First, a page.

Breaking Out of Your Inbox: Tips for Managing Your Mail

W e see it time and time again, at every level of an organisation and in every industry: employees who are overwhelmed by the volume of email they receive and stressed about their inability to process it. And the ramifications of an overflowing inbox go beyond increased stress on individuals: any issue which affects an employee’s efficiency has an impact on the productivity of the entire company. So if you’re inundated with email, have a read of our suggestions below. Not only is it possible to regain control, it’s easier than you think.

  • Do It Now: make a decision the first time you read your messages and do something with it. If it will take ten minutes or less, do it now. If you can't do it now, decide when and diarise, delegate or file it. Make that decision!
  • Organise your email inbox with labels, folders and/or categories. Your email folders should mirror your paper working files and electronic document files. The better your filing system, the easier it will be to locate emails when you need them.
  • Turn off sound and message notifications. Instead, set aside time each day to read and respond to email: three times a day should be enough. This minimises the distraction of incoming emails as well as giving those of us who tend to procrastinate about processing them a nudge in the right direction.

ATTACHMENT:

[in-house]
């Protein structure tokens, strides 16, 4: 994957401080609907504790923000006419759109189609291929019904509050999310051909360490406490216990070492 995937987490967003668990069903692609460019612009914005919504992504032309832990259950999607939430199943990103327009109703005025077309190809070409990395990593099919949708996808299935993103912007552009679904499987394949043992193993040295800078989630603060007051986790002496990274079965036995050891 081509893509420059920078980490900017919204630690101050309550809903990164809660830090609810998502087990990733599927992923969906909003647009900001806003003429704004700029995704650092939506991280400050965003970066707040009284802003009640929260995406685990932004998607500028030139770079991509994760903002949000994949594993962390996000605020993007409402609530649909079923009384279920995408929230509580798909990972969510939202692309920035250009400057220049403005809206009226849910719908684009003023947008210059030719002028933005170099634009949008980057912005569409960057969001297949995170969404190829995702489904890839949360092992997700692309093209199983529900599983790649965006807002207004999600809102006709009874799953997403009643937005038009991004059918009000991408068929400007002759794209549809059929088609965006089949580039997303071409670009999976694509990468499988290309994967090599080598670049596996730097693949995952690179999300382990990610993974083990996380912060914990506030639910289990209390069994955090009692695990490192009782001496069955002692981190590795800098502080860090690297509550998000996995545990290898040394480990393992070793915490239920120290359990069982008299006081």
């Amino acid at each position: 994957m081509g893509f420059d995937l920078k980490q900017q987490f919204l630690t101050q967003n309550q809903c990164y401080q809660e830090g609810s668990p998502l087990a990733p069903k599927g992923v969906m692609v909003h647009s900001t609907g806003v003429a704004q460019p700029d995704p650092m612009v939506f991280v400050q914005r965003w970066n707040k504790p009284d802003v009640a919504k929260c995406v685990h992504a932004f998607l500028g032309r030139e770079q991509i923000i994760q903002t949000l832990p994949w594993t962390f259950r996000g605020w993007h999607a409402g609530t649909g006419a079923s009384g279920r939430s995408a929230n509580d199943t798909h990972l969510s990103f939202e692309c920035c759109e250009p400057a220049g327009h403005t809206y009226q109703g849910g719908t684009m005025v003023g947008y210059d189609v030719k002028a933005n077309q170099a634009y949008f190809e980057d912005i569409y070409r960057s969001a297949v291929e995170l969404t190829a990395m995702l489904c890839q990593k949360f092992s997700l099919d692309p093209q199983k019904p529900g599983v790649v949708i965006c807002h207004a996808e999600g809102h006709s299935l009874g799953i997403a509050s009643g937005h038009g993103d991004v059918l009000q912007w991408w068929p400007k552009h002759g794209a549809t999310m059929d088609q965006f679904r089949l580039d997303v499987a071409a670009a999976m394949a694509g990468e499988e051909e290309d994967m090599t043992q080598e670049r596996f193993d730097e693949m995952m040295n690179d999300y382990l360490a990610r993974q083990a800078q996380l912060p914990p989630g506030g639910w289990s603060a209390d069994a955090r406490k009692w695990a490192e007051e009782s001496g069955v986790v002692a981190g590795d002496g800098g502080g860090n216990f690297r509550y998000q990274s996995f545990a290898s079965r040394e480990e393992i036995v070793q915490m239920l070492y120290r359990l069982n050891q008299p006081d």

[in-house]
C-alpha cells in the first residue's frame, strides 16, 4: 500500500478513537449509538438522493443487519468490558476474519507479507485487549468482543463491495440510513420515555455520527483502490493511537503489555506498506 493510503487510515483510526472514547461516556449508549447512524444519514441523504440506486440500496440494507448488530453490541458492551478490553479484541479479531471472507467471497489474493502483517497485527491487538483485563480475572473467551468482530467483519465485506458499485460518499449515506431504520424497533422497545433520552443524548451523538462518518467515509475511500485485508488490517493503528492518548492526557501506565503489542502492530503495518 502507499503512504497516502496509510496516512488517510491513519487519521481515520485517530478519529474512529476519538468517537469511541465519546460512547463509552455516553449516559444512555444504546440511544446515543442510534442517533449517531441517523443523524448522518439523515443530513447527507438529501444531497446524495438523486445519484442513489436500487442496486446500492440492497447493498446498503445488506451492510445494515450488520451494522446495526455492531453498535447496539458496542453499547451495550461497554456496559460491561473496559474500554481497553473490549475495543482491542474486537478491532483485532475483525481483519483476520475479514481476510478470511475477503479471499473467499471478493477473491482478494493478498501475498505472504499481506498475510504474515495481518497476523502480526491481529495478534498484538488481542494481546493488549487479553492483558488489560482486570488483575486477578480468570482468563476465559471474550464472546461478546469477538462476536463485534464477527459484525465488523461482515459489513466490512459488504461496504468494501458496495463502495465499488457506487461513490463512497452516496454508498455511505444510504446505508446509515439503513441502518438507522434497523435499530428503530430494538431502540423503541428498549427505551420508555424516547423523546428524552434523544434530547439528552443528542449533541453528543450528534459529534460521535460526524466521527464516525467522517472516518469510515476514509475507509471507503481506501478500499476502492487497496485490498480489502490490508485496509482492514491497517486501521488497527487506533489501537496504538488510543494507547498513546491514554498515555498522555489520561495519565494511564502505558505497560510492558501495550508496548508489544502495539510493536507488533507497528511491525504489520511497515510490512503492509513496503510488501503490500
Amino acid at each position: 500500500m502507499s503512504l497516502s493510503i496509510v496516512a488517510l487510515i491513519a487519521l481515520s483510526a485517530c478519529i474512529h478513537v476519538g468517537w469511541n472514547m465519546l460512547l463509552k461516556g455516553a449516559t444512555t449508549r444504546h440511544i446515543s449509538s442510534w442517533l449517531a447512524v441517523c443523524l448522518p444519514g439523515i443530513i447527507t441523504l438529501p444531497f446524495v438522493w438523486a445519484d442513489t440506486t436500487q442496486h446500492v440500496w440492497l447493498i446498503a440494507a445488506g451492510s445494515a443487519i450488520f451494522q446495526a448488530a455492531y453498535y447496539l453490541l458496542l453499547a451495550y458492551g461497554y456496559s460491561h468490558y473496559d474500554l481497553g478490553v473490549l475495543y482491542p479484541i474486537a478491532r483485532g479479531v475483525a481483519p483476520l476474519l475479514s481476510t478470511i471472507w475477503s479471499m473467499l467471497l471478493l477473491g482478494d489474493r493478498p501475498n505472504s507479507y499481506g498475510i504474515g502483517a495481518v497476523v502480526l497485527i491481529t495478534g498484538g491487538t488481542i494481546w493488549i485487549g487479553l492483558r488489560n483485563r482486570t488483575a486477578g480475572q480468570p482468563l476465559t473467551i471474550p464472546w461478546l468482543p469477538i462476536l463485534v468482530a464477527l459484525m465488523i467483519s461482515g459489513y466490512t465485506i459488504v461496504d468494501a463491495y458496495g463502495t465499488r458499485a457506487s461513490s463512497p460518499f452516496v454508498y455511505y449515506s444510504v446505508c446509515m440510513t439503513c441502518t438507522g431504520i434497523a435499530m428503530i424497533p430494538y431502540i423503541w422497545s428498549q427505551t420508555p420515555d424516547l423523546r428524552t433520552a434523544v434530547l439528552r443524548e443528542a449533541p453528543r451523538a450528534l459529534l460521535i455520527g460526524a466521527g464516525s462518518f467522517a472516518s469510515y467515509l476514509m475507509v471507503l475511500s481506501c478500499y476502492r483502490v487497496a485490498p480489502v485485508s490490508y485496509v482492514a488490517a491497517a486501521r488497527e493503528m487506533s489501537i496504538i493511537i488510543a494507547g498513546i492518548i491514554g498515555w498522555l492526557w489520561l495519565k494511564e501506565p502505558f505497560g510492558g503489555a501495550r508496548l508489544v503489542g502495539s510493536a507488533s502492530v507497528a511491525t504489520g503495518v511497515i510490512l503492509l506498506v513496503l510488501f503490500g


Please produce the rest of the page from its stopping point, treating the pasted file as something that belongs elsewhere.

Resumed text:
• Ensure that you are communicating as clearly as possible. The subject line should clearly explain what is to follow. State the purpose of your email at the beginning of the message, and make sure the content conveys all the appropriate information. Use bullet points if necessary for simplicity.
  • Send messages or replies only to recipients who need the information. Ensure that you are making the correct distinction between the “To:” field and the “Cc:” field. The “Cc:” field is only for those who are being copied so they are kept in the loop. If you are “Cc’d” in an email, remember that the email is for your information only and you are not required to respond.
  • Unsubscribe from inappropriate mailing lists and email groups and use a filter to prevent unsolicited emails.
  • Ensure that the language you use in your message is professional. Avoid writing anything aggressive or antagonistic. And remember that electronic data now forms part of the corporate memory, so never send offensive or illegal material.

Implementing these practical strategies will ensure technology is working for you, not against you. You’ll save time, decrease your stress and boost your own and your organisation’s productivity. What’s not to like?

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